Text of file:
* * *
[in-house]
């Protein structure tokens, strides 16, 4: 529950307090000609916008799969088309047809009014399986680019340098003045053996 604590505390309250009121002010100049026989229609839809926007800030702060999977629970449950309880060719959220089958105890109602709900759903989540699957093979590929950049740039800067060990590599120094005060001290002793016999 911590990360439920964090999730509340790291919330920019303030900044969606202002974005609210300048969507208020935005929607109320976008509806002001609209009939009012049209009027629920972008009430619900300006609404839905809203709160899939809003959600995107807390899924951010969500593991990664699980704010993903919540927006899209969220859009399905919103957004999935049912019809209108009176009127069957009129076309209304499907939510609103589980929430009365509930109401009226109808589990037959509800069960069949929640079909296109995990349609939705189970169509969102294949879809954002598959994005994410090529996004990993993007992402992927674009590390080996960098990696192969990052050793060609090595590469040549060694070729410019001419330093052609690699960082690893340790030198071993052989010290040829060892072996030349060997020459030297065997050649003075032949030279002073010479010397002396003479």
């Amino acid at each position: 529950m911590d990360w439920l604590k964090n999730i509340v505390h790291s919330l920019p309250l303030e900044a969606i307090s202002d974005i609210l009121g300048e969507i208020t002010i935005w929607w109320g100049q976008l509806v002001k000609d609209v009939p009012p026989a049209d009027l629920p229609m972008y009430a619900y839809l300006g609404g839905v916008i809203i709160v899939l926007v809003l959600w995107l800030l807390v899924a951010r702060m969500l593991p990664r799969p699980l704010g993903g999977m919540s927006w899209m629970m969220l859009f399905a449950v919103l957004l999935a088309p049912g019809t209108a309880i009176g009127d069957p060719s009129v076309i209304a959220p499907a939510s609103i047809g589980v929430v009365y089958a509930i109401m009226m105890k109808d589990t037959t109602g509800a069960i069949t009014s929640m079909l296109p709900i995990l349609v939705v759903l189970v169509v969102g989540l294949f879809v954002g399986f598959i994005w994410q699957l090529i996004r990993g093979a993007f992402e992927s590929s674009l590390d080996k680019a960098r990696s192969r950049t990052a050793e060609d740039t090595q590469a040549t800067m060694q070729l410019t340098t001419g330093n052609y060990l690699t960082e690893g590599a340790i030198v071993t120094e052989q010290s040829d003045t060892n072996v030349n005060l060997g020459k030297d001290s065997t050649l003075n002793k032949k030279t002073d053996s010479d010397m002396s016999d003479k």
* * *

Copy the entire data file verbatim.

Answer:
[in-house]
């Protein structure tokens, strides 16, 4: 529950307090000609916008799969088309047809009014399986680019340098003045053996 604590505390309250009121002010100049026989229609839809926007800030702060999977629970449950309880060719959220089958105890109602709900759903989540699957093979590929950049740039800067060990590599120094005060001290002793016999 911590990360439920964090999730509340790291919330920019303030900044969606202002974005609210300048969507208020935005929607109320976008509806002001609209009939009012049209009027629920972008009430619900300006609404839905809203709160899939809003959600995107807390899924951010969500593991990664699980704010993903919540927006899209969220859009399905919103957004999935049912019809209108009176009127069957009129076309209304499907939510609103589980929430009365509930109401009226109808589990037959509800069960069949929640079909296109995990349609939705189970169509969102294949879809954002598959994005994410090529996004990993993007992402992927674009590390080996960098990696192969990052050793060609090595590469040549060694070729410019001419330093052609690699960082690893340790030198071993052989010290040829060892072996030349060997020459030297065997050649003075032949030279002073010479010397002396003479």
């Amino acid at each position: 529950m911590d990360w439920l604590k964090n999730i509340v505390h790291s919330l920019p309250l303030e900044a969606i307090s202002d974005i609210l009121g300048e969507i208020t002010i935005w929607w109320g100049q976008l509806v002001k000609d609209v009939p009012p026989a049209d009027l629920p229609m972008y009430a619900y839809l300006g609404g839905v916008i809203i709160v899939l926007v809003l959600w995107l800030l807390v899924a951010r702060m969500l593991p990664r799969p699980l704010g993903g999977m919540s927006w899209m629970m969220l859009f399905a449950v919103l957004l999935a088309p049912g019809t209108a309880i009176g009127d069957p060719s009129v076309i209304a959220p499907a939510s609103i047809g589980v929430v009365y089958a509930i109401m009226m105890k109808d589990t037959t109602g509800a069960i069949t009014s929640m079909l296109p709900i995990l349609v939705v759903l189970v169509v969102g989540l294949f879809v954002g399986f598959i994005w994410q699957l090529i996004r990993g093979a993007f992402e992927s590929s674009l590390d080996k680019a960098r990696s192969r950049t990052a050793e060609d740039t090595q590469a040549t800067m060694q070729l410019t340098t001419g330093n052609y060990l690699t960082e690893g590599a340790i030198v071993t120094e052989q010290s040829d003045t060892n072996v030349n005060l060997g020459k030297d001290s065997t050649l003075n002793k032949k030279t002073d053996s010479d010397m002396s016999d003479k």